The festive season is just around the corner and that can bring fun late nights out, and maybe a few too many alcoholic drinks will be consumed. The downside to this is of course the unwelcome hangover the next day.
We’ve all experienced that special mixture of headache, dry mouth, and woozy regret, but is a hangover merely unpleasant or can they have more serious consequences? Here’s a look at how too much alcohol affects the body, the hidden dangers that you might not be aware of, and how the effects of a hangover can be mitigated.
What are the symptoms of a hangover?
Drinking too much can lead to a pounding headache, nausea, thirst, fatigue, and a more anxious and irritable mood than usual. The symptoms can vary from person to person, and can also be affected by the type of alcohol that has been consumed. Darker drinks such as bourbon and red wine tend to cause worse symptoms.
What causes a hangover?
A hangover is caused by a combination of dehydration, chemicals in the alcohol reacting with the body, and toxins in the alcohol such as tannins and propanone. Alcohol suppresses the release of a hormone called vasopressin, which plays a role in causing the kidneys to retain fluid.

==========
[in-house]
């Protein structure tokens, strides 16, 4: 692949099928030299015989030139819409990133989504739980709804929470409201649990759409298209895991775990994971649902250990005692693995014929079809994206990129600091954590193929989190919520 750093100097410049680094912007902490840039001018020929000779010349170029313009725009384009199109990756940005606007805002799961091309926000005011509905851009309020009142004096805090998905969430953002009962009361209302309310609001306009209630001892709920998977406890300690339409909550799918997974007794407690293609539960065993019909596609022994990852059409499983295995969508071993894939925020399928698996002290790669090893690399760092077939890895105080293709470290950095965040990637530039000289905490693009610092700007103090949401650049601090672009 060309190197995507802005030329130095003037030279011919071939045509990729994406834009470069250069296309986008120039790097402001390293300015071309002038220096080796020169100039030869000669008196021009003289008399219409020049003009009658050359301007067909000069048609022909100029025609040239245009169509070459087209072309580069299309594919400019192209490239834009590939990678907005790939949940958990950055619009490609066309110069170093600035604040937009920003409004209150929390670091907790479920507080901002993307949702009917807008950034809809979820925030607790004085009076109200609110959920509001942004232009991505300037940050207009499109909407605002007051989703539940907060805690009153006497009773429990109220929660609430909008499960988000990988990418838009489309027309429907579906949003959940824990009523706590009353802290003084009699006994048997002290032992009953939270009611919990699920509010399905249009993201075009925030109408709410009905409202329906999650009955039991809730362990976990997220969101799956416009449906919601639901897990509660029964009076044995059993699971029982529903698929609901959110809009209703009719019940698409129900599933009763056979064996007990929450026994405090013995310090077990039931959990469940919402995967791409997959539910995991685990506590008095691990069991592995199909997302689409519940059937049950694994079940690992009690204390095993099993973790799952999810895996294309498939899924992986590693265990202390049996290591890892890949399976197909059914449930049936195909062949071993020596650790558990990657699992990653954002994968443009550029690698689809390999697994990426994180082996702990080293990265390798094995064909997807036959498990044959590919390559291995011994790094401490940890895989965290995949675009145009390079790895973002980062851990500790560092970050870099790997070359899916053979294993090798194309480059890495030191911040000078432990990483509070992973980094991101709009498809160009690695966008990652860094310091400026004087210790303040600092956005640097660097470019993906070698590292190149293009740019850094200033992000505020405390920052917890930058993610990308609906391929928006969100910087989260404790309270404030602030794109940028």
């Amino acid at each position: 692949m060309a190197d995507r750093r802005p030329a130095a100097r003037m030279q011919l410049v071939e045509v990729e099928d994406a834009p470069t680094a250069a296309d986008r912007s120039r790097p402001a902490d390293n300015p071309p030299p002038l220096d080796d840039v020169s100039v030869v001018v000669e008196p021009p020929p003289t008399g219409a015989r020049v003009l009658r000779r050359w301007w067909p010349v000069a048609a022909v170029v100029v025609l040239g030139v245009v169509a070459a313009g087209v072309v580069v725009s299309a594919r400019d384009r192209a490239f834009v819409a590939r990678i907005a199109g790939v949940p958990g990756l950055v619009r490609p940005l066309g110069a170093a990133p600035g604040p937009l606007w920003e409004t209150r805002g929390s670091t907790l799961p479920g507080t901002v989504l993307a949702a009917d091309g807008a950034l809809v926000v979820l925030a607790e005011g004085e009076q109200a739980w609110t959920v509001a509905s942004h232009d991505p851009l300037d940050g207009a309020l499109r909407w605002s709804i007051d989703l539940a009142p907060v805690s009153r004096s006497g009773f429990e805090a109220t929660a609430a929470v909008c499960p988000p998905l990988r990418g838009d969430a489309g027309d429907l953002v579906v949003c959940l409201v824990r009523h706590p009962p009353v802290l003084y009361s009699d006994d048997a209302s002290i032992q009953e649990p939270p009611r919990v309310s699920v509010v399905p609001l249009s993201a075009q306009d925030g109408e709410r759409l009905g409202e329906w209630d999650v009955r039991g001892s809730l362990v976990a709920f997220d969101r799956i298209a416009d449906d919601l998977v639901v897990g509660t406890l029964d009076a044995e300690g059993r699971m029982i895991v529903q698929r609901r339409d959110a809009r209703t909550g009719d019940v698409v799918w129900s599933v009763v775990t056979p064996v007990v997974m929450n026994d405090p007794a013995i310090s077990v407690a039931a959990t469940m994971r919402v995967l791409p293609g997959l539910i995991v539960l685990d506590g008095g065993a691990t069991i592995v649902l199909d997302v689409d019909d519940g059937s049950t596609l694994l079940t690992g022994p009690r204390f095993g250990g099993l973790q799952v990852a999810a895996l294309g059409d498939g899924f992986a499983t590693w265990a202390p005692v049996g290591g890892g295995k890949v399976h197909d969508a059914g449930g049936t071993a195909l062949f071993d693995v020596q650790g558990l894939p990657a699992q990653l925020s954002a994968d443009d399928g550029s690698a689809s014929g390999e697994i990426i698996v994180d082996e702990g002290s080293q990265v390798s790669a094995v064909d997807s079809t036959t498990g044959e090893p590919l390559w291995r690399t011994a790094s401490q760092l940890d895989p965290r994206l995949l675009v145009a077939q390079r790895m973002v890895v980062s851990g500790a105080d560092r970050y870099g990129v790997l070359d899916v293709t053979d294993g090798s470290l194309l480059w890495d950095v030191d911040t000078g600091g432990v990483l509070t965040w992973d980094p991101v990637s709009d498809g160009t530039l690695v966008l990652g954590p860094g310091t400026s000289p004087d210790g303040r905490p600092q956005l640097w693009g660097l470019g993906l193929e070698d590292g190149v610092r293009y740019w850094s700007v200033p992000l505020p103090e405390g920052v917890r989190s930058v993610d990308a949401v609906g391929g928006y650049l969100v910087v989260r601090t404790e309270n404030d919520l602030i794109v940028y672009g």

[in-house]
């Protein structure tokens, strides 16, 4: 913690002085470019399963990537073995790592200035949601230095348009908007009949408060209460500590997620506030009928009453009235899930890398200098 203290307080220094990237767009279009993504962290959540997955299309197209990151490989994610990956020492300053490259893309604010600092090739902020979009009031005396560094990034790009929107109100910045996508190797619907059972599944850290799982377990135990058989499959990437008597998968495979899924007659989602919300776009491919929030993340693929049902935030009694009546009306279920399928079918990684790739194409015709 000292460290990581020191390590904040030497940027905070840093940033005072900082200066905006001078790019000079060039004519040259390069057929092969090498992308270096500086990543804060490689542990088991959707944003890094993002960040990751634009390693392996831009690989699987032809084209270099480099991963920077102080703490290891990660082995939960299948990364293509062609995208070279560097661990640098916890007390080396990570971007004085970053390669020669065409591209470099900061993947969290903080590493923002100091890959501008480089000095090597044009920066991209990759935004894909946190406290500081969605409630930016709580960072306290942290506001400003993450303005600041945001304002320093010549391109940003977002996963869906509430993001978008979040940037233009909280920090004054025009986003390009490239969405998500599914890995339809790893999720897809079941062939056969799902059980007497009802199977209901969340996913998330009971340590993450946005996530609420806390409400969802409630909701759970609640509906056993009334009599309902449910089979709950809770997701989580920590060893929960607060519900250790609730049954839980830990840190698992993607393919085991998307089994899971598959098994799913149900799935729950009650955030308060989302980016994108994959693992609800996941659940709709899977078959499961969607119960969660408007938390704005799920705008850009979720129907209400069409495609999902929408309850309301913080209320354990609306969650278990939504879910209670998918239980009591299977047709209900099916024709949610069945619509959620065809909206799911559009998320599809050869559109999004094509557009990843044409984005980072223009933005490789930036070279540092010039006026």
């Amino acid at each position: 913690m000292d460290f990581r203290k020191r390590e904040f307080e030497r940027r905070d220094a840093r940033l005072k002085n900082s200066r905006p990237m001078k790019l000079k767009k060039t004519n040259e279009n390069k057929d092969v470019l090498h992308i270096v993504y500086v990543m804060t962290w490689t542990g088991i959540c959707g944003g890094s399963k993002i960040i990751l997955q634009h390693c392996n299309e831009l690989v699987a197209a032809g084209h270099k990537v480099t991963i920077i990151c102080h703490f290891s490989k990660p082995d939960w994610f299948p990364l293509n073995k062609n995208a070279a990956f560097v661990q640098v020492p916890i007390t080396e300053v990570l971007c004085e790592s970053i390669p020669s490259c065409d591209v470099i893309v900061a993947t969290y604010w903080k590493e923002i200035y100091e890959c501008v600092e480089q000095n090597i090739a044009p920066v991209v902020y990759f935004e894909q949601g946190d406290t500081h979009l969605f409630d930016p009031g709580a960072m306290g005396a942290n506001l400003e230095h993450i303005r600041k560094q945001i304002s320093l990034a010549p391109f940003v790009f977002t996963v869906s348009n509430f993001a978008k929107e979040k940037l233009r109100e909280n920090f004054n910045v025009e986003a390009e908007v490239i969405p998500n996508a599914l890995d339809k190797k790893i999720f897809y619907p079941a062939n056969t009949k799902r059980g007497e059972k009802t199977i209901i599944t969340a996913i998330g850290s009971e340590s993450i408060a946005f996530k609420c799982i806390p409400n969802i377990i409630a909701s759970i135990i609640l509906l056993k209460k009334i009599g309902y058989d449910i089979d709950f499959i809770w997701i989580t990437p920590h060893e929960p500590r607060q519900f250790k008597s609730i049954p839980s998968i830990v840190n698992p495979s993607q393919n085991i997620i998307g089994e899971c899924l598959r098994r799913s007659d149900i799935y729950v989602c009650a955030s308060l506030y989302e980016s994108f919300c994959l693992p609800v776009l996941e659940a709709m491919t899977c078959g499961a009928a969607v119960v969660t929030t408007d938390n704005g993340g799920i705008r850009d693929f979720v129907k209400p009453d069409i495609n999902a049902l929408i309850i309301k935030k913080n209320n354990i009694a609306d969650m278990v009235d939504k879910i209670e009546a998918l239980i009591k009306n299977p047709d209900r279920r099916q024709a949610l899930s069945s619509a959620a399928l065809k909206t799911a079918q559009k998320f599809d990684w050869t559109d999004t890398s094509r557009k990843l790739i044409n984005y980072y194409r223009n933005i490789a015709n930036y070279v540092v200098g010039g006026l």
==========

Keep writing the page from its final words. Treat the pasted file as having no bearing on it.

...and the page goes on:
This means that urination becomes more frequent and as the night of drinking wears on, you become increasingly more dehydrated as water is removed from your bloodstream. This can shrink the brain slightly, which pulls on the surrounding membrane and causes that persistent dull or throbbing headache the next morning.
It may be accompanied by other dehydration symptoms such as a dry mouth and tiredness.
Are there any serious consequences of a hangover?
A bad hangover can affect memory and decision making, so it’s best not to tackle any important tasks the day after a heavy night. They may increase the risk of accidents and can cause anxiety, irritability and low mood. This may be a concern for people who are prone to mental health problems.
Even after fluids have been replenished to some extent by drinking a couple of glasses of water, it is common to have an electrolyte imbalance. Electrolytes are the minerals that are absorbed in the body’s fluids, including calcium, sodium, magnesium, and they play an important role in maintaining optimal fluid balance in the body.
If the hangover is accompanied by nausea and vomiting, then the danger of both dehydration and an electrolyte balance is increased. Taking an electrolyte tablet dissolved in a glass of water can help to redress this imbalance, and it will also help the body to rehydrate more quickly than just taking in water alone.
Prevention is better than cure, so if you want to avoid a serious hangover in the future, try drinking a glass of water in between alcoholic drinks and avoid consuming alcohol on an empty stomach. Never be tempted to try the ‘hair of the dog’ method of drinking more alcohol to cure your hangover, as this will only prolong the pain.